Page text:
The Algona Upper Des Moinea, Algona, Iowa, Septi. 8,1942 SCRAP ANDRUBBER PAINTS LAKOTA M.E PARSONAGE (Lakota: Early In the Scrap and Rubber campaign, the Rev. M. V. •Orote, Harry Warburton, Edgar to- lay and Henry Mitchell took trucks and trailers and went on a hunt for '"either one" among members and friends who donated the jimk which was sold to the local dealer and the money received amounted to •about $35, which was to be used to paint the Methodist parsonage. On 'Thursday a group of members gath- 'ered and put on the first coat of paint. Several of the women prepared and served dinner to the men :at the church. Another coat will be put on whan, this coat Is dry. 'The paint was purchased from the "Walter Rosenau hardware and "Walter donated 5 gallons of oil for the first coat. Mrs. .William Schroeder spent a •few days last week visiting friends in Minneapolis and St. Paul. iMesdames Edgar Inlay and Delia Smith were hostesses to four tables of bridge last week Tuesday night. (Mrs. Andrew Anderson was called to Springfield, Mo., last week by the Illness of her daughter, Mrs. Vern Scollon. , (Mr. and Mrs,. Dean Ellsworth are vacationing In northern Minnesota. Dean is the Farmers Produce manager. Mr. and Mrs. Ray Estle of Ledyard, were visiting their daughters and families, the Emory Smiths* and Henry Mitchells. Beulah Looft, daughter of Mr. and Mrs. Edward Looft left a week ago for Superior, Wyoming, where she will'teach this year. 'Robert Beemer will attend State College at Ames th|s year and will leave about Sept. 15th. Bob Powers there. 'will again attend college Mr. and Mrs. William Schroeder took their daughter, Margaret to Kensett last week where she is teaching vocal music in the school there. 'Betty Ley, who has been employed in De sMoines, is home for a vacation with her parents, Mr. and Mrs. W. E. Ley and other relatives. Mr. and Mrs. LaVerne Liesveld of Chicago visited a week ago at the Wade Balls. They all spent one day" at Minneapolis while the visitors were on vacation. Mrs. Edgar Inlay's parents, Mr. and Mrs. George Gray moved from Algona to Lakota last week. - Mr. Gray Is salesmanager for Eggerth hybrid seed corn. /Mr. and Mrs. Frank Fletcher, Spring Valley, S. D., visited at the Frank Lewis home last week Monday. Mr. Lewis and Mrs. Fletcher are 'brother and sister. The Olthoff Bros, threshing ring held its party at the Henry O hoff? . a week ago Friday evening with- 36 in attendance. Ice cream and cake were served following a ~social evening. :,. .,;.. .....,.-.. Lakota stores will not Wednesday nights until further notice. "The band concerts will be held on Saturday evenings and will begin at 8:30 o'clock. Russell Caster directs the band. The Rev. and Mrs. E. G. Sauer and son, George, returned last week Wednesday from a four weeks vacation trip to the Black Hills in S. .D. and other points of -interest and also spent some time, visiting relatives. The liegion Auxiliary gave a party last week Wednesday afternoon at the home of (Mrs. George Het-t- land honoring Mrs. R. L. Williams who is leaving soon to join Dr. Williams at San "Diego, Calif. She wae<i-resertted with a gift. Mr. and Mrs. 'John Smith and Paul Hertzke left early last week for Sydney, Nebr., to visit the Rev. Virgil Smith and family. They also visited Adolph ' Hertzke who' has been employed in Colorado. .Bill Smith, who has been employed in Sydney during vacation, returned home with them Sunday and will 'resume his university work at Iowa City. JOHN BYSON FARM IN UNION SOLD TO SHELDON FARMER •Urtlons The John Byson farm has been sold to Roy SheJlmUJer of Sheldon for $150 an acre. He also purchased the land lying north of the Byson farm for the same price, Mr. Sheilmiller is here doing the plowing and rooming at the John La_ muth home on Diagonal street. Mr. ShellmiUer is married and his family will move here and maUe the farm their future home. The Byson farm is located in the extreme southeast corner of Union township and lies just north, of the Catholic cemetery, It was owned by Qrpwell brothers for ft number of years. W- & Greene owned it later and created' the modern build* Ings which now make it one of the finest ot farm homes. Buddy Heerdt attended a Baptist meeting at Iowa Falls Saturday, Sept, 5th. Mr, and Mrs. Chester alley spent the week end at Sioux City visiting their daughter, Mr*, cliff Aalfs and family, Mr. and Mrs. EHer Jensen of Elkader stoppe4 Jost week Thura- day at the August S}ag> home for a brief visit. " Tfoey were returning home from a trip through Canada. 'Mrs. Jensen wfll be remembered here M Clrila Slagle, daughter of Mr. and M/s. Byaak BJagie who lived on PiagonaJ street. They also* made severf! short calls on friends in WITH THE BOYS IN THE SERVICE OF UNCLE SAM W. BOCKEN, Of TITONKA, LIKES THE SOUTH In a letter to his parents, Mr and Mrs. Witti. Boyken of Tltbuka Arthur writes that he likes th South, that he Is now stationed a Balnbrldge", Georgia, after severa months at Maxwell Field, Alabama and Fort Benjamiln Harrison, In dlana, He tells of the fine hospital ity of the residents there and o fine dinners being served t^e boy In private homes. An example southern ham, potatoes, Georgia peaches, cloved pickle apples I Lakota Minister in Minnesota Ho»pita] _ _ .. The Rey, f hoi», cantor of the taken to. a . . Sunday wowing wfljiw fee -------- "" peas, asparagus, iced tea and Geor gla peach sundae. New barrack are being built at Balnbrldge. Ar thur Is In the finance department A. A. -F. Basic Flying school a Balnbridge. And he says "So thrill Ing to be In the South, almost take my breath away*. APPRECIATIVE SOLDIERS THANK LOCAL; KNITTERS (Recently the local branch Ro Cross knitting committee sent t headquarters >ln St. Louis a larg number of turtle neck- sweater which In turn were shipped to Forl Brady, SaUlt Ste. Marie, norther •Michigan. Upon each sweater was pinned a tag giving the locatioi of the Red Cross branch and th lady who knit the sweater. Th apprecatlve soldier boys are now writing to the members of , th knitting club expressing their thank for the sweater. .Writes Corporal Wilder to Mrs A. G. Morgan: "Felt I just had t write a few lines right away t thank you so very much for th nice sweater. A sweater was givoi to each of the 118 men in my com pany. Maybe the good ladles in your branch will all be paid in large measure some day for your kind ness. For the present you can b sure that you helped a lot of boy to keep warm up here In the north. —Corporal Wilder, Fort Brady Mich. Mrs. Neal Smith received the fol lowting from a soldier in the For Brady station: "Today I receive the sweater you so kindly knit fo some soldier. I wish every membe of your chapter could see the men in the barracks this afternoon afte the issue. In* front of mirrors standing front, side-ways, 'pullhv the sweater down, up, like a buncl of kids admiring themselves. With the mercury sometimes reaching 15 below you know your contribu tlon- 5s more than Appreciated by all of us here. Many, many thank; —Sgt. George J. Becwar, For Brady, Mich." Corporal Ken Lyman writes Mrs Joel Herbst as follows: "You sweater was issued today to a cor poral way up in Soo, Michigan, a very handy place to rfave it, by-th way. I am on duty in a radio station here all might and it is get ting cool up here, hence the sweate is most certainly comfortable an welcome. My thanks and the thanks of all the fellows here for your gen eroslty."—-Corporal Ken' Lyman, Ft Brady, Mich. . .. , . . . • . —V— ' • FOUR FORMER CORWITH BOYS SERVING IN NAVY Corwith: Word has been receive! by friends of -John Evans, forme Corwith youth, that he has been promoted to sergeant in the service department at Camp Carson, Colo John was inducted Ire the army in February and out of a large group at Camp Wolters was one of nln chases to go to Camp Carson as instructors. John has three broth ers in the service:. George,, some where on submarine duty; Edwart and Pete, who enlisted in the rrav> a few weeks ago. The boys are sons of Mr. and Mrs. George Evans, formerly of Corwith but now living in Kanawha. —V— HOWARD CHIPMAN, BURT, HOME ON.FURLOUGH Burt: Howard Chipman, who is stationed at Pine. Camp near Wat- ertowra, N, Y., came home Wednesday to spend a few days with his father, E, O. Chipman. E. O. Howard, Mrs. M. M. Chipman anc daughter, Jo Ann visited at the rlenn Graham home at Bode Friday afternoon. —V— MEDICAL CORPS SOLDIER FATJHER SECOND TIME Burt: Dr. and Mrs. J. G. Clapsaddle have received word of the birth of a grandson, Dean Charles, born Wednesday, Sept. 2, to Dr. and Mrs, Dean Clapsaddle in the Duke University hospital at Durham, N. C., near where Dean who is in the medical corps of the army, is stationed. This makes two sons for Dr, and Mrs. Dean CJapsaddle. —V— LTVERMORE SOLDIER GOT HIS WINGS SEPT, 5TH ' Uvermore: Mrs. Lucy Tillson left Tuesday for Houston, Texas, where she went to attend the graduation exercises of her son,, Charles, from an air sdhool, Charles will receive his wings on 'Saturday, Sept, 5. She was accompanied by her brother, Guy Trauger, • Mrs.'Lewis French and daughter eturned from Chicago recently where they spent the week end visiting with her husband who is star tloned at Fort Snelllng. He will fee transferred ID- a Short time. Charlotte Beers, daughter of Mrs. Nettie Beers pf Wvermore and Claude Loner, son of gam Long of Humboldt, were married at Wmore, Minn.; Saturday, August ?9, by (he Justice of the Peace, M^ W, Kerr. Her .mother, Mrs, Nettie Beers, Beverly and Parrel! accompanied fhem. The frpp,m i» t» tjw army, SERVICE Of (DPRWTJH YOUNG DaW tfrnest Ppugjlas an4 „,._-., Peterson. left last Monday mom, M_^5*8rjtt fpr^r.- - wffera they wW be * graining? camp. John. Sleety, unteer, also, left last week fos Fort Leavenworth, Kansas, where he, expects t» do radjfej work In |be signal gerpa of the afwy. Wi sent to Camp Carson chosen from Several hundreds where they are training new men sent there. John has three brothers in the service: George, who Is on a submarine; Edward and Milford, both In the navy. They are the sons of Mr. and Mrs. George Evans, former residents of Corwith, now living at Kanawha. _V— SEXTON FOLKS VISIT WITH SOLDIER SON IN IJBXAS Sexton: Mr. and Mrs. Lou Bole- nus and grandson, Jlmmle Lou Asa, Mrs. Naomi DeWilde and Constance Joy returned from a week's vacation with Robert Bolenus at an army camp at Abilene, Texas. Betty and Tommy Asa returned to the Bolenus home' after visiting at the B. E. Sanders home. . —V— ED FROELICH, TITONKA, HOME FROM WEST PACIFIC Tltonka: During the day and evening Tuesday the 'bond sales at the Tyke theatre amounted to $855. The Bartlett brothers gave a free show and program that evening. Edward Froelich, son of Mr. and Mrs. Chas. L. Froelich, who live between Tl- tonka and Wesley who is an aviation chief machinists mate in the U. S. Navy, and saw service at Dutch Harbor, and who is home on a short furlough, was introduced by Mr. Cheever and gave' a short talk. Mr. Fioellch was at Dutch Harbor when the Japs attacked that plage. , _ y _ DOINGS OF THE WEST BEND SOLDIER AND SAILOR BOYS James Schmallen and Lee Dunn left Friday for Des Moines to 'begin their enlistments. They do not know where they will ,be sent. Mr. and Mrs. H. F. Anderegg and Mr. and Mrs. Oscar Movick returned from Colorado where they have been visiting Duane Anderegg who is stationed at a camp near Denver. He is to move soon. They also visited at the Bad Lands and Black Hills, reporting a wonderful trip. OB. L. Roberts has received word that his son, Robert Roberts, who has been stationed at the Great Lakes Naval Training station near Chicago for some time, recently passed all of his tests and has been admitted to the training for the naval air corps. He does not expect to be called into training until the latter part of October and will remain at his present post at the Great Lakes until then. Corporal Paul Bleuer arrived at home from Fort Bragg, N. C., the last of the week for a 15-day furlough. He Is visiting his parents, Mr. and Mrs. John Bleuer and with other relatives and friends. Harold Morey of Camp Shelby, Miss., spent a couple of days the last of the week with,his parents, Mr. and Mrs. Lee Morey. Louis Dogotch, who is with the U. S. army in Ireland recently wrote his parents, Mr. and Mrs. Frank Do gotoh that he is well and that he received the:package sent toy the local Legion post and that he appreciates very much their remembering him. ••Wesley Gearhart of Fort Bragg, N. C., Is spending a ten-day furlough at the home of his parents, Mr. and Mrs. A. W. Gearhart. He is recuperating from an attack of fever from which he spent two weeks in the post hospital. He is a member of the paratroops of the army. , On Sunday evening, Aug. 30, about 85 relatives and (friends gathered at the Henry Montag home for a farewell party in honor of the Rev. Bernard Montag who is leaving this week for Cambridge, Mass., to take up his work as army chaplain. SWEA COT GIRLS LEAVE FOR YEAR'S TEACHING WORK Swea City: The following young ladles from here have, returned to their teaching positions for the following year: Mrs. Glfford Smith, commercial, Ledyard; Miss Lucile Berg, ninth grade, mathematics, Webster City; Miss Esther Smith, vocal and Instrumental music, Rad- cllffe; Marjorle Mil Is ten and Helen Brlggs, grade at Buffalo Center; Alpha Simmons and Lucile Leland, grades at Council Bluffs and Dakota City; Bernlce Smith and Vivian Fagerlund, grades at Ledyard and Dows; Darline Kessler and June Larson, grades at Tlpton and Clarksvllle. Freda Burgeson and Ruth Anderson, grades at Newell and Burt; Minnie Loo ft and Naomi Hewitt, primary grades at Fort Dodge and Cedar Rapids. Meat Prices Up The Farmers & Merchants State Bank of Winterset purchased the champion Angus baby beef of the Madson county 4-H club fair, paying the high price of $16.60 per cwt. for the animal. The average price was $14.58 and the.-average weight of animals sold was 906 pounds. Protect your productive capacity with CONCRETE SOIL SAVING FLUME Erosion is a land robber that washes away fertile top soil and gullies your best fields. Don't let it get a start. At the first sign of erosion it will pay you to build concrete check dams—and stop this loss once and for all. - •-, At moderate cost, concrete -builds up the productive capacity of your farm with lasting, firesafe improvements—such as barns, milk houses, feeding floors, hog and poultry houses, tanks, troughs, manure pits. Concrete iaeslittlcorno"cTiticalmateriaWI .„. It's simple to do your own concrete work—or ask your cement dealer for names of concrete contractors. iiiiiiiiiiiiiiiiiiiiiiiiiiiiniiiiiiiiiiiiiiiiiiiiiiiiiiiiiiiiiiiiiiiiiiiiiiiiiiiiiiiiiiiiiiiiiiiiH COATS Take Advantage of Low Prices and High Quality at KRESENSKY'S Only $ 39.50 We bought early so these are the cream of materials, workmanship, and style. Black, brown, and blue, in lovely boucle cloth, also needle points, and all wool coatings. Only choice furs used in this group. Sizes 10 to 20, 38 to 48, including half and quarter sizes. Others from $22,75 to $54.50 PORTIAND CEMENT ASSOCIATION 40S HuMMl Md(.. DM Motws, km* D Send free booklet, "Low-Coil Concrete flume for Erosion Control," riving detail* for type needing little reinforcing materials. AIio "how to build" booklets on other Improvement* checked: Milk house* Q Hog honiei Burn floor* Q Tank*, trough* Feeding floor* " Q Manure pit* StrttlorR.R.ffo. YOU flPPflRTUm-OF-THE-YEAR Our Early Season Fur Selling Prices include Victory Tax TWO DAYS 0 Ml THURSDAY - FRIDAY SEPT. 10-11 FOR PRACTICAL economy, have an important place in your wartime wardrobe. Since wool and many other fabrics are needed in war production, fur is a logical purchase for personal comfort during the winters ahead, ( So this year, our JDarty-' Sea' son Fur Selling is especially timely. Through; cooperation with Oownle's, we are able to present an exceptional collec- of n«w '4? fur styles—at values which prove that a <?ownle Fur is your one beat buy in a new winter 'coat. <3°«*y» at . Duro-Glo Urals Ray Kurl Formerly Called «FUK 'FABRICS* Black, Grey, Box or *24.75 Few coats give so much in wear'; warmth, and good looks as these "Fur Fabric" coats. Warm linings and inter-lining. Tested fabrics, good tailoring make these coats a good buy, sizes 12 to 48. Over 250 Coats to Pick From fwtwed qw twety. l*oBy. i firey ?frajaa Pa»r, SMI Jfprthjern Seal- Reversibles Fleeces Plaids Harris Type Tweeds $ 14.95 \, You will be amazed at the nice coat* in the group of utility coats. Reversible ^ coat* in Cavalry twill, plaid* and lleec-' es, Smart plaid coats in box or fitted atylea, Abo 100 per cent all wool "1 ri* type" tweed*, and warm size* 10 to 20. h "f.XH Children's Coat* And Snow Suits 3 to 16 /^iSPt^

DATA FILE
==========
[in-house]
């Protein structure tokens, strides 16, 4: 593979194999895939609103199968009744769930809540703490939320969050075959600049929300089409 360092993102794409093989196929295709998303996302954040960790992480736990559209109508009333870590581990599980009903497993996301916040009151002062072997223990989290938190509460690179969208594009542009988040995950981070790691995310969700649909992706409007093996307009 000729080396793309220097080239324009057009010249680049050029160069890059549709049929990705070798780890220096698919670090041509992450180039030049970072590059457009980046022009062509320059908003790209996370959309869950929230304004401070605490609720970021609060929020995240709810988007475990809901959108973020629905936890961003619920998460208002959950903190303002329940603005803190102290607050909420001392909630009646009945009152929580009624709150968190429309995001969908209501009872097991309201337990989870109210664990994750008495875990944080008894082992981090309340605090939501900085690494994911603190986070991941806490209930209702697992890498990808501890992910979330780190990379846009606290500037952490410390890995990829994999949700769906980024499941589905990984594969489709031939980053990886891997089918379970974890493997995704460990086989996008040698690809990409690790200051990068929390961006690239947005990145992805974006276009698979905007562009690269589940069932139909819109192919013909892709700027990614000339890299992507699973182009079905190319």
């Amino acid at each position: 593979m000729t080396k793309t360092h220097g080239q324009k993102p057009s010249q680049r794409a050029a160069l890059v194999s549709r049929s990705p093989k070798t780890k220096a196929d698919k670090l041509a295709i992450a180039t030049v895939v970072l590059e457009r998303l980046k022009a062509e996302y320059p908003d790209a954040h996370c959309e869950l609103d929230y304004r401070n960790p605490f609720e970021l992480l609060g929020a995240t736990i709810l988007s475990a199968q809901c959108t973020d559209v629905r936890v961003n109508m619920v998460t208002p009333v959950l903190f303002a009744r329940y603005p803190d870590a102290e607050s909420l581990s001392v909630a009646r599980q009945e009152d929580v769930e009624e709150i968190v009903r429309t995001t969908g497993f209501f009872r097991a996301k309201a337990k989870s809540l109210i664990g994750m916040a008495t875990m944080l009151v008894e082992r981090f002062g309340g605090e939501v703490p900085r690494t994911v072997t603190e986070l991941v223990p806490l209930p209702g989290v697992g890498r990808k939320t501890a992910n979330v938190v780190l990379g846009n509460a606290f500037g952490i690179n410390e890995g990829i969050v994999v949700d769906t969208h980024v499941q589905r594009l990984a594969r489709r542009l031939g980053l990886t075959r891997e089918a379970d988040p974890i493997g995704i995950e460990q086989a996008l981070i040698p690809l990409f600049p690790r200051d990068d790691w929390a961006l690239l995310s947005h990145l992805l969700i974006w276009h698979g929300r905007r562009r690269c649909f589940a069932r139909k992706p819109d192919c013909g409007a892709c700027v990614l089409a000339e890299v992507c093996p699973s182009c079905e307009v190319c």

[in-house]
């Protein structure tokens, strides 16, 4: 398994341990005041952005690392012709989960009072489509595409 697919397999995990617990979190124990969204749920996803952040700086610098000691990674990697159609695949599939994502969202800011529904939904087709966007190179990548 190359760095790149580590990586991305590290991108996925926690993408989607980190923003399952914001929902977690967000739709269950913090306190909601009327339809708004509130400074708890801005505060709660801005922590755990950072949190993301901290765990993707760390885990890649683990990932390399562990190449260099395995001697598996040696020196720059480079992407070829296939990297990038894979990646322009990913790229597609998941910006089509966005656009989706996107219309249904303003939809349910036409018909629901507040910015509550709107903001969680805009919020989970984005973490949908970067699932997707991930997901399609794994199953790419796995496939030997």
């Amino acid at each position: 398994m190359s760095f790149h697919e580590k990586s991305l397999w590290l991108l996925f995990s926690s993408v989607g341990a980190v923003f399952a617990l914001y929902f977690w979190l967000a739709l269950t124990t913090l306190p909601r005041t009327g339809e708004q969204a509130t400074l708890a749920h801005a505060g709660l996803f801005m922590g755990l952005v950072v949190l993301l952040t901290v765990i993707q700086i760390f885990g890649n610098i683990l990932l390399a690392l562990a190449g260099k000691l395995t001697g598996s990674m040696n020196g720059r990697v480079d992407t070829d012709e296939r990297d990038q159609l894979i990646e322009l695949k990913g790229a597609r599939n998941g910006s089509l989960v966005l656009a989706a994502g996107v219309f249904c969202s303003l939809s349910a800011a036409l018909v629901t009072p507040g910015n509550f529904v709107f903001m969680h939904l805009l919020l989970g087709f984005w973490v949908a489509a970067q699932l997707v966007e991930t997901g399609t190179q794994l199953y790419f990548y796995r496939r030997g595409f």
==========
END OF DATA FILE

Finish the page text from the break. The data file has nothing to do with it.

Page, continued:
What members have found on this page

Get access to

  • The largest online newspaper archive
  • 11,200+ newspapers from the 1700s–2000s
  • Millions of additional pages added every month

Try it free